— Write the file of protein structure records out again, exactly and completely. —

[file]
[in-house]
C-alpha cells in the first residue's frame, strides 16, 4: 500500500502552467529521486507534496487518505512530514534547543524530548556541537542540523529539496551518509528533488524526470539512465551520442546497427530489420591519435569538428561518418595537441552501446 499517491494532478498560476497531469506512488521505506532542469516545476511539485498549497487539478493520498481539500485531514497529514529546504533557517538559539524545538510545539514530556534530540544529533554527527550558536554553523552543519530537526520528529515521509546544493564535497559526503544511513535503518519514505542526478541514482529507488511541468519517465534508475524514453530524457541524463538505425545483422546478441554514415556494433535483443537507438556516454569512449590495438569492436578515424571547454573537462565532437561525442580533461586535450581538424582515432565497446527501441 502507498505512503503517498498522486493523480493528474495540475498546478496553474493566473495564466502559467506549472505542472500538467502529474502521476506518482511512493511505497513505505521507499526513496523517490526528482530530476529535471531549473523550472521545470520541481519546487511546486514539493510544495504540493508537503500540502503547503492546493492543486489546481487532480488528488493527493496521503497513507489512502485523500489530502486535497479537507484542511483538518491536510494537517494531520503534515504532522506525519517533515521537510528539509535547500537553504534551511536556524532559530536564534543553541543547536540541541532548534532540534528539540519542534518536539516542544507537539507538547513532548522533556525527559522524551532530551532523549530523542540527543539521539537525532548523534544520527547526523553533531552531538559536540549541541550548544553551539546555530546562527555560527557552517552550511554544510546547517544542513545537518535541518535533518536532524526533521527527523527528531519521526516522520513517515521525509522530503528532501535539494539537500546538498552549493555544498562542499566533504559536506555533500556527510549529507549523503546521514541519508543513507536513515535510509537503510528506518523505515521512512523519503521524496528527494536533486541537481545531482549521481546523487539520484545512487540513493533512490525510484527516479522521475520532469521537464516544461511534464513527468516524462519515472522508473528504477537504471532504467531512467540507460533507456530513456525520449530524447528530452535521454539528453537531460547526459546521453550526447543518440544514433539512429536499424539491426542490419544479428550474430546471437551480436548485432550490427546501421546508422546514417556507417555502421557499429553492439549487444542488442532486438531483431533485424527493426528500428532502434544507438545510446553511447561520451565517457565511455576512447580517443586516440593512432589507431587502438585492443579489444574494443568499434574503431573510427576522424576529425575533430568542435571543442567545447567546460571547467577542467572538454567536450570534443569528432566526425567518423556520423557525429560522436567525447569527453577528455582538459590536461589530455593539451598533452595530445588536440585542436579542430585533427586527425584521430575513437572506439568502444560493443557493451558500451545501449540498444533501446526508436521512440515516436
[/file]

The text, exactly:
[in-house]
C-alpha cells in the first residue's frame, strides 16, 4: 500500500502552467529521486507534496487518505512530514534547543524530548556541537542540523529539496551518509528533488524526470539512465551520442546497427530489420591519435569538428561518418595537441552501446 499517491494532478498560476497531469506512488521505506532542469516545476511539485498549497487539478493520498481539500485531514497529514529546504533557517538559539524545538510545539514530556534530540544529533554527527550558536554553523552543519530537526520528529515521509546544493564535497559526503544511513535503518519514505542526478541514482529507488511541468519517465534508475524514453530524457541524463538505425545483422546478441554514415556494433535483443537507438556516454569512449590495438569492436578515424571547454573537462565532437561525442580533461586535450581538424582515432565497446527501441 502507498505512503503517498498522486493523480493528474495540475498546478496553474493566473495564466502559467506549472505542472500538467502529474502521476506518482511512493511505497513505505521507499526513496523517490526528482530530476529535471531549473523550472521545470520541481519546487511546486514539493510544495504540493508537503500540502503547503492546493492543486489546481487532480488528488493527493496521503497513507489512502485523500489530502486535497479537507484542511483538518491536510494537517494531520503534515504532522506525519517533515521537510528539509535547500537553504534551511536556524532559530536564534543553541543547536540541541532548534532540534528539540519542534518536539516542544507537539507538547513532548522533556525527559522524551532530551532523549530523542540527543539521539537525532548523534544520527547526523553533531552531538559536540549541541550548544553551539546555530546562527555560527557552517552550511554544510546547517544542513545537518535541518535533518536532524526533521527527523527528531519521526516522520513517515521525509522530503528532501535539494539537500546538498552549493555544498562542499566533504559536506555533500556527510549529507549523503546521514541519508543513507536513515535510509537503510528506518523505515521512512523519503521524496528527494536533486541537481545531482549521481546523487539520484545512487540513493533512490525510484527516479522521475520532469521537464516544461511534464513527468516524462519515472522508473528504477537504471532504467531512467540507460533507456530513456525520449530524447528530452535521454539528453537531460547526459546521453550526447543518440544514433539512429536499424539491426542490419544479428550474430546471437551480436548485432550490427546501421546508422546514417556507417555502421557499429553492439549487444542488442532486438531483431533485424527493426528500428532502434544507438545510446553511447561520451565517457565511455576512447580517443586516440593512432589507431587502438585492443579489444574494443568499434574503431573510427576522424576529425575533430568542435571543442567545447567546460571547467577542467572538454567536450570534443569528432566526425567518423556520423557525429560522436567525447569527453577528455582538459590536461589530455593539451598533452595530445588536440585542436579542430585533427586527425584521430575513437572506439568502444560493443557493451558500451545501449540498444533501446526508436521512440515516436